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Little Joe

Starting after a long haul

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Little Joe

I've noticed my 40hp Evenrude doesn't like me after I've trailered my boat a long way - 2 + hours on the road. It's normally a good starter/runner but when I trailer my boat for long distances, it won't stay running. It will turn over fine but typically kills after a while. Took me a good 20 minutes to get the thing to idle on it's own last weekend.

Does this happen to anyone else or does anyone have any opinions on the matter? A budy told me to disconnect my fuel line from the motor. Any other thoughts?

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HOGEYE

My boat does the same thing. Disconnect the fuel hose. On a long trip the gas tanks build pressure and floods the motor.

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Moose-Hunter

Hey there Little Joe...

I think your buddy and Hogeye nailed it. Disconnect your fuel line or , if you can, turn off the flow and you should be alright.

One of my snowmobiles acts the same way. After about a 15 minute or more, ride on the trailer, it's a no-go on quick start-up. A sled tech told me that the bouncing from the trailer ride "plays" with the float levels in the carbs and eventually floods the motor. I started turning off the gas before trailering and the problem was solved.

He went on to tell me that this problem also happens sometimes in EFI motors. How? I have no idea. Pressure build up? Anyway, this is what I was told....

Give it a try... It sounds like it's the answer to your problem...

------------------
M-H (aka: Dan)

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Surface Tension

I've been following this and I would say the sled will definitely flood out while trailering. A few reasons why. The gas tank is higher and will gravity feed gas into the carbs as they get hammered down the road and the gas runs into the sleds crank just as Moose Hunter descried.

With an outboard I'm picturing the motor tilted up during travel. Any gas leaving the bowls would have to run out the throat and outside the engine. I'm assuming you have an inboard tank because you have a 40 hp? Inboard tanks are vented, leaving no chance of pressure building up and pushing gas into the carb. Unless the gas in the line is using the phenomenon of "capillary action". Still if your motor is tilted up when trailering then the gas would not run into the crank as I stated earlier.
So unless you have a portable tank and you travel with you motor down I can't see how you could be flooding out during the drive. Now if you have a portable tank disconnect the gas line like the earlier posts suggested.

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Little Joe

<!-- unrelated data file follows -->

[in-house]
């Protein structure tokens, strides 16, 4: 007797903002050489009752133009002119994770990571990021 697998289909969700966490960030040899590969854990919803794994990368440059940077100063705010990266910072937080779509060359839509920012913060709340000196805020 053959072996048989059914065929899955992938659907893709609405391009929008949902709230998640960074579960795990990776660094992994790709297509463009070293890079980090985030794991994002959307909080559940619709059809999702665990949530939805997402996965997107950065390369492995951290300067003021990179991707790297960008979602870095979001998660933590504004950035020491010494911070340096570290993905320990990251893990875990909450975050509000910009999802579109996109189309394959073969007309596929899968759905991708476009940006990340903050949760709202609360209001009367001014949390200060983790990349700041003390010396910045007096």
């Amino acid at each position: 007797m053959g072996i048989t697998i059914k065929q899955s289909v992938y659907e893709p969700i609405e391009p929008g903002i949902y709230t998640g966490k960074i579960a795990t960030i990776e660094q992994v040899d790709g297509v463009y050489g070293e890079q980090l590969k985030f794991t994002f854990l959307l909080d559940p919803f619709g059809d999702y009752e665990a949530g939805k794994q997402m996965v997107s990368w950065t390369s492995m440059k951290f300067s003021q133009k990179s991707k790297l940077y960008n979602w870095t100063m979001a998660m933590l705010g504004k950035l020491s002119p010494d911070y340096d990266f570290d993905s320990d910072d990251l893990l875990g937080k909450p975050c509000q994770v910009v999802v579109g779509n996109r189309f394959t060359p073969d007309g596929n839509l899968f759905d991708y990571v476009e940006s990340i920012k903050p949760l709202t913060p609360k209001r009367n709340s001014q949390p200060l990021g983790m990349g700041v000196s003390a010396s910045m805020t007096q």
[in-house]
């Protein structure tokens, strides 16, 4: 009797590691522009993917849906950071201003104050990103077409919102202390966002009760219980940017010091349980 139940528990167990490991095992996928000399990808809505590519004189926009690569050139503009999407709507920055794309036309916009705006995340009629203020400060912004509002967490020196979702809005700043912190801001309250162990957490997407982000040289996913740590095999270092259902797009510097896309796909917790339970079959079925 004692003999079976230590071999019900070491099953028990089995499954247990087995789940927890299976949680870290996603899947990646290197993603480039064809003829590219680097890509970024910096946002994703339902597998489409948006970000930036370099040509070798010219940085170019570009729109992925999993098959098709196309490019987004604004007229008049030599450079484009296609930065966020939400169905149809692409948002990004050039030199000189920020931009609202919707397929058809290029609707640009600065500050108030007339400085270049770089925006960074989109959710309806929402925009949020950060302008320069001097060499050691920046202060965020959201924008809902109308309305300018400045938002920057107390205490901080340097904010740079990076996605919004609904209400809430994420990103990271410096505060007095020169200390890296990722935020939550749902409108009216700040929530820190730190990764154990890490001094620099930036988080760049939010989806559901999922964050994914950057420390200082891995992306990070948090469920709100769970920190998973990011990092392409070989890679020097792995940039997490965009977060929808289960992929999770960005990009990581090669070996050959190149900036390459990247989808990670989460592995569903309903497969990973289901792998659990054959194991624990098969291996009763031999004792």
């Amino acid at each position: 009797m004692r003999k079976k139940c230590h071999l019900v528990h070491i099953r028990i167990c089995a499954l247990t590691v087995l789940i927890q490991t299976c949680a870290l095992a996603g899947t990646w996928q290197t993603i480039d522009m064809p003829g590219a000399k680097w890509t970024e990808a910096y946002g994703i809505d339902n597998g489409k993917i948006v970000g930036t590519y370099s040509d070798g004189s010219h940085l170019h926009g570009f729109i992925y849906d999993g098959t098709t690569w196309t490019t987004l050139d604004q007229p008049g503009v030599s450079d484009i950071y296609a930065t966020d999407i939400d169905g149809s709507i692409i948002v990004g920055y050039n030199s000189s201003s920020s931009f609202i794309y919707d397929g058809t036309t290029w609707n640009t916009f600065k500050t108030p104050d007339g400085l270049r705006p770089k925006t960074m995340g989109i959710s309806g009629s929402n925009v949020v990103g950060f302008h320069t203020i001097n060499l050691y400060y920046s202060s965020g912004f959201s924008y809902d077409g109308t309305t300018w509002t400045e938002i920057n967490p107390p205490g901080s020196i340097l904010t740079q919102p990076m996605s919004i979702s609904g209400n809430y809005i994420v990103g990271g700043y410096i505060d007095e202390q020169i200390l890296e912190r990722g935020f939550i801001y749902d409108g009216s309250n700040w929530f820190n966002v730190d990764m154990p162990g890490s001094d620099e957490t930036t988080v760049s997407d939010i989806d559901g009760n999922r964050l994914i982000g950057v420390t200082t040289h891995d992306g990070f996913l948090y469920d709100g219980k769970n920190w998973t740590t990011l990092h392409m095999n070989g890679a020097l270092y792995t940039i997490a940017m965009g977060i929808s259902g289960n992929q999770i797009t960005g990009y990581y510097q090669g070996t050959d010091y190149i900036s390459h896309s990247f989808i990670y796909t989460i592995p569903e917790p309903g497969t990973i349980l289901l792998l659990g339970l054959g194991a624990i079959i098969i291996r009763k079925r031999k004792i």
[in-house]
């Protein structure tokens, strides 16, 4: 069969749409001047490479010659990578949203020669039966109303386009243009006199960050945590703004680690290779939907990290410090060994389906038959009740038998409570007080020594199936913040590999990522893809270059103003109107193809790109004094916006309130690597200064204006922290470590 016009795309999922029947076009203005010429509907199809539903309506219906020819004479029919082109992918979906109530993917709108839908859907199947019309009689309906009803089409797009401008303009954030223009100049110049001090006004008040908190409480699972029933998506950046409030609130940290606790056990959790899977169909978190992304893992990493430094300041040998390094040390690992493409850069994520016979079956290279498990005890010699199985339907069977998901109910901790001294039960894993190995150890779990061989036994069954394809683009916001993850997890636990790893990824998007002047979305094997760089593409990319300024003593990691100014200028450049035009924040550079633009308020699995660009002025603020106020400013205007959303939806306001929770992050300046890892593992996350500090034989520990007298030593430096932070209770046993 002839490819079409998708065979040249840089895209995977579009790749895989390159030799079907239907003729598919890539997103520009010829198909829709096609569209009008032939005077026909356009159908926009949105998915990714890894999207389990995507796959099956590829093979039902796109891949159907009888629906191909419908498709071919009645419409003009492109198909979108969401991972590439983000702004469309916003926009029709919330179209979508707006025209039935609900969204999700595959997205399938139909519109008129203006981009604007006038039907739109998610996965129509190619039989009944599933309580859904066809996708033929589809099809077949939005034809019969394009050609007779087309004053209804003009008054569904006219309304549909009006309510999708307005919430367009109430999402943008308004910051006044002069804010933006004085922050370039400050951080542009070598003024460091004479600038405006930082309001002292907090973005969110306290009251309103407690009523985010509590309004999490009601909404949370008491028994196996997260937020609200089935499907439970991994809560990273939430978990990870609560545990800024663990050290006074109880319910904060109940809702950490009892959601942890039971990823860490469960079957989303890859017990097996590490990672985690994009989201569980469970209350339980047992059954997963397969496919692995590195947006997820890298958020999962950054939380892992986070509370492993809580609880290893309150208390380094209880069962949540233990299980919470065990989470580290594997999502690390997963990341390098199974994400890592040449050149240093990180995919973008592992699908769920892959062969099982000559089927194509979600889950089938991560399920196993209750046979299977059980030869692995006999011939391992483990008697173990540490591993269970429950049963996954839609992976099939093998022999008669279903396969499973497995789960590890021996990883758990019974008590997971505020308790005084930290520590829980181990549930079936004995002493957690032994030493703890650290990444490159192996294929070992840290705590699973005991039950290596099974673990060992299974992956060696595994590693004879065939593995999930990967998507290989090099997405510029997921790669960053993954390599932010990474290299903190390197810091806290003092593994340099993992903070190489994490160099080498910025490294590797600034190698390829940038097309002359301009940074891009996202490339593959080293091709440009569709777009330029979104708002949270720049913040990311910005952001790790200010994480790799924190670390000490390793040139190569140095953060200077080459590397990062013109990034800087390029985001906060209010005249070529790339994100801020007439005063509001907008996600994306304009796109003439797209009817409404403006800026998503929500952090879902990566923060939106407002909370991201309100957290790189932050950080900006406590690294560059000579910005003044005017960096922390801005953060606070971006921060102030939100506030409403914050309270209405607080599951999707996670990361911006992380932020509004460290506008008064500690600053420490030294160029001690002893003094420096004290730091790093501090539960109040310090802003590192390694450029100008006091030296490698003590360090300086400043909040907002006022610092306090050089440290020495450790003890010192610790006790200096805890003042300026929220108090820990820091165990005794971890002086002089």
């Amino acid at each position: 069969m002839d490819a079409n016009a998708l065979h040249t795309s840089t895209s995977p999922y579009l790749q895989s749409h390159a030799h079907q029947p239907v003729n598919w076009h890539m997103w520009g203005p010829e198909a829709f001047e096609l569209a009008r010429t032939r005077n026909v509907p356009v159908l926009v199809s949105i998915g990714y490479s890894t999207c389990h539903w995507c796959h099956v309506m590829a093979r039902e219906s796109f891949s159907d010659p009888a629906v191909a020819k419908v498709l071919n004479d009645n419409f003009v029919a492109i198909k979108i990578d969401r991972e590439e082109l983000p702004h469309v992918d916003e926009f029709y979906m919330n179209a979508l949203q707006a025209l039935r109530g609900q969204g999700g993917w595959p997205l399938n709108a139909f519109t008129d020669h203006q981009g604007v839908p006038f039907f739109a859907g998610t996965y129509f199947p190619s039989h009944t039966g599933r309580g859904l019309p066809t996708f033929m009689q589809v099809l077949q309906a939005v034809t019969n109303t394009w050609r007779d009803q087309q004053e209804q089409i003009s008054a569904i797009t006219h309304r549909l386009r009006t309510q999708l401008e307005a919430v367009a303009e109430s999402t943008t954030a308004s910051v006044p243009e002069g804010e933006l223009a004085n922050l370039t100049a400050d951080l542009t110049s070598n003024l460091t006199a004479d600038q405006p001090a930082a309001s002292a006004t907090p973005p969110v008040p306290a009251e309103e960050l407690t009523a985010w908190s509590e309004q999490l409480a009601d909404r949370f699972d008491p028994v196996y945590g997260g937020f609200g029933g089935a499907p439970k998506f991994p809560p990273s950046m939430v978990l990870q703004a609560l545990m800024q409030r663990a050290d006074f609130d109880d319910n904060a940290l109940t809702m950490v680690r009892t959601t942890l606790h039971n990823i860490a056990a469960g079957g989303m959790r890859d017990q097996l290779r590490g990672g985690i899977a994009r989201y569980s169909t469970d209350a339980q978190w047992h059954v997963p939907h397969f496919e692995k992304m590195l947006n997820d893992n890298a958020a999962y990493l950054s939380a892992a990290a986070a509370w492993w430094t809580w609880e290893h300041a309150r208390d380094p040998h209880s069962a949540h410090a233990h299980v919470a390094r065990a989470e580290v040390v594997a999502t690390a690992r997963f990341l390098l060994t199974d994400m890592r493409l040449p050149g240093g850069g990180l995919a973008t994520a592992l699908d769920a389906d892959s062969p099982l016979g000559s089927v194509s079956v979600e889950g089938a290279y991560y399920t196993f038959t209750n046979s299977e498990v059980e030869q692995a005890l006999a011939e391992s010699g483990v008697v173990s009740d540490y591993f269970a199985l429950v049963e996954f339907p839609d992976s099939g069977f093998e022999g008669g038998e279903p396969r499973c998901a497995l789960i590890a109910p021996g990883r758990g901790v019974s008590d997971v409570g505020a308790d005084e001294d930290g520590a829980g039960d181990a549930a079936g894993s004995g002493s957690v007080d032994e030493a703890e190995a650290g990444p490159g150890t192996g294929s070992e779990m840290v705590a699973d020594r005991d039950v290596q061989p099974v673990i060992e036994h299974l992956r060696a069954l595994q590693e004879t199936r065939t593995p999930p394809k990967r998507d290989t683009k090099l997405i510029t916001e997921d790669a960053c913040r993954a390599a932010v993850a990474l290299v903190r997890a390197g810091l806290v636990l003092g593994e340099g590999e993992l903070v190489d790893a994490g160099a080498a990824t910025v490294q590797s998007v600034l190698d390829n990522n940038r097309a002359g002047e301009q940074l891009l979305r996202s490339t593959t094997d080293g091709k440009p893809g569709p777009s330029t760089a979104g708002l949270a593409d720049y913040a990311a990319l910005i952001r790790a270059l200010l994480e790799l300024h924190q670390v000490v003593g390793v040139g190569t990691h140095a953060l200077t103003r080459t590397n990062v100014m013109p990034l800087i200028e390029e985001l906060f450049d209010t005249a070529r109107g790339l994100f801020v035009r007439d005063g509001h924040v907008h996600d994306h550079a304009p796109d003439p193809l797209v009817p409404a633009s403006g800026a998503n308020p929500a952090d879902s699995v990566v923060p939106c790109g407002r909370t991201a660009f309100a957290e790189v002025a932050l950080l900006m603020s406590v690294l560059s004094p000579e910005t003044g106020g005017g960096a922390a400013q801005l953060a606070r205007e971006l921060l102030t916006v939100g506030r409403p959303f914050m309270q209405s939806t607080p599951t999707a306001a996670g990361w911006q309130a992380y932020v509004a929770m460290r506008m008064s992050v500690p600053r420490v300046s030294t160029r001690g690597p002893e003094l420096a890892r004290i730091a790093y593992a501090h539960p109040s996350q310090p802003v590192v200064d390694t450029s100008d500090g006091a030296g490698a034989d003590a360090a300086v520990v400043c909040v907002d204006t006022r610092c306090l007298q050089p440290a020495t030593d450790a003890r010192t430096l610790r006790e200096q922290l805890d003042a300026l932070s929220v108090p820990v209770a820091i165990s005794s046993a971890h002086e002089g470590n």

Thanks for the responses fella's. ST hit the nail on the head - I do have an internal tank and tilt the motor when traveling.

Anyone else have a suggestion? I have no probs on short trips around the metro. Just happens on the longer hauls.....

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IFallsRon

Regarding pressure building up in the tank, I've had a couple caps that the pressure relief valve has failed. I had to crack the cap for the motor to run until I got it replaced.

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kevfish

I have a 75hp merc that did the same thing. I brought it in and had a mechanic ajust the carbs-has run good ever since then. Also mine would stall if ideling or trolling for any length of time

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Surface Tension

I think your bowls are dry from bouncing around during travel time. In your case with the internal tank, taking the hose off will stop the gas from siphoning down the hose and back into the tank via a slight leak in the bulbs check valve. Heres what happens when you fuel line and bulb are empty. You squeeze the bulb up and as the fuel reaches a level in the carb the bulb becomes hard. It gets hard when the carbs float raises and in coming fuel gets shut by the inlet valve. You will still have air left in the fuel line and as the engine runs this air gets replaced with gas. Your cold startups will be effected by that air in the line and the engine will stall till that air gets replaced with gas. During cold starts follow this sequence.
Squeeze the bulb up and use the choke till it fires.
When it sounds like its dieing out hit the choke till it revs back up then take the choke back off.
Its common to repeat this on/off choke cycle till the engine warms up, how many times depends on air temp, amount of air in the line, carb adjustment and condition of the carb.

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